Have you ever been in a meeting where:
- you have no idea what the meeting is about?
- you feel that you do not need to be there because it does not pertain to you?
- you see other people not listening or engaging?
- you see a constant sidebar conversation happening?
- you come out with unclear result or plan?
If you answer yes to any of these questions, you already experienced how most meetings are being conducted nowadays. Believe it or not, meetings can be productive and effective. If they are not, everyone’s time and energy would be wasted. If you are in a position where you need to lead meetings regularly, after reading this post, you will have a good understanding on how to conduct a meeting effectively with confidence.
My current job requires me to lead meetings on regular basis all across management level and department. Every month I have to generate a report and present it to the president of the company with other high level managers. In the same month, I typically lead a meeting with 15 attendees or more in a room and on a conference call.
Today I am going to share with you what I have learned from running these meetings.
Here are my top 5 suggestions to have a productive and effective meeting:
1. Always post the objective of the meeting
When you send your meeting invitation for the first time, write down the goals of the meeting in the body of the email. Therefore, all attendees will understand why the meeting is required and whether their presence are needed.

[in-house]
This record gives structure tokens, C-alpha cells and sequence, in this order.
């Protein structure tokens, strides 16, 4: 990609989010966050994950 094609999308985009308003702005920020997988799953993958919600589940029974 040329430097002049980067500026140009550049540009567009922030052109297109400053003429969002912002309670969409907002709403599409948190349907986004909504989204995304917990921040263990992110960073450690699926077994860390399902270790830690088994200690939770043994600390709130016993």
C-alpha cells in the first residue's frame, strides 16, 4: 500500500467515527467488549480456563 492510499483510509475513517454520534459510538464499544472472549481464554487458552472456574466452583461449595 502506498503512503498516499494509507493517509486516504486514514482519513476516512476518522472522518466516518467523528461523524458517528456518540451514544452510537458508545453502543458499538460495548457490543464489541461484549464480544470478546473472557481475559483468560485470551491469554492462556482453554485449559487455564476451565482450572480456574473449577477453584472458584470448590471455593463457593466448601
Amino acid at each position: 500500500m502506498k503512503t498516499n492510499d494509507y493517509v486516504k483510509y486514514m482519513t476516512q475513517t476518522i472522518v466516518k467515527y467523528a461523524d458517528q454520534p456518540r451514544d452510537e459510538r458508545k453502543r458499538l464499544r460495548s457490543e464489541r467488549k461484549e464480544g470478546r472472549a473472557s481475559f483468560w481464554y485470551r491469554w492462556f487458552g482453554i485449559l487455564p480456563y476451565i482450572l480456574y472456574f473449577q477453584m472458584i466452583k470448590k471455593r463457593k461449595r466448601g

Your main goal is to prepare your attendees’ mind what they should expect to hear from the meeting. You will also want to attach a quick agenda of all the topics that will be covered. Therefore, if you are expecting some tasks to be completed prior to the meeting, no one will be surprised.
By stating the objective of the meeting and sending out the agenda early, you will minimize the likelihood of misunderstanding among your attendees.
I also recommend that you start the meeting by reminding everyone again about the goal of the meeting. Therefore, every attendee will be on the same page.
2. Make sure the decision makers are present
Have you ever led a meeting where you need an input or even worse require an approval from someone, but that person is not showing up in your meeting? Well that happened to me once and I told myself I would never let that happen again.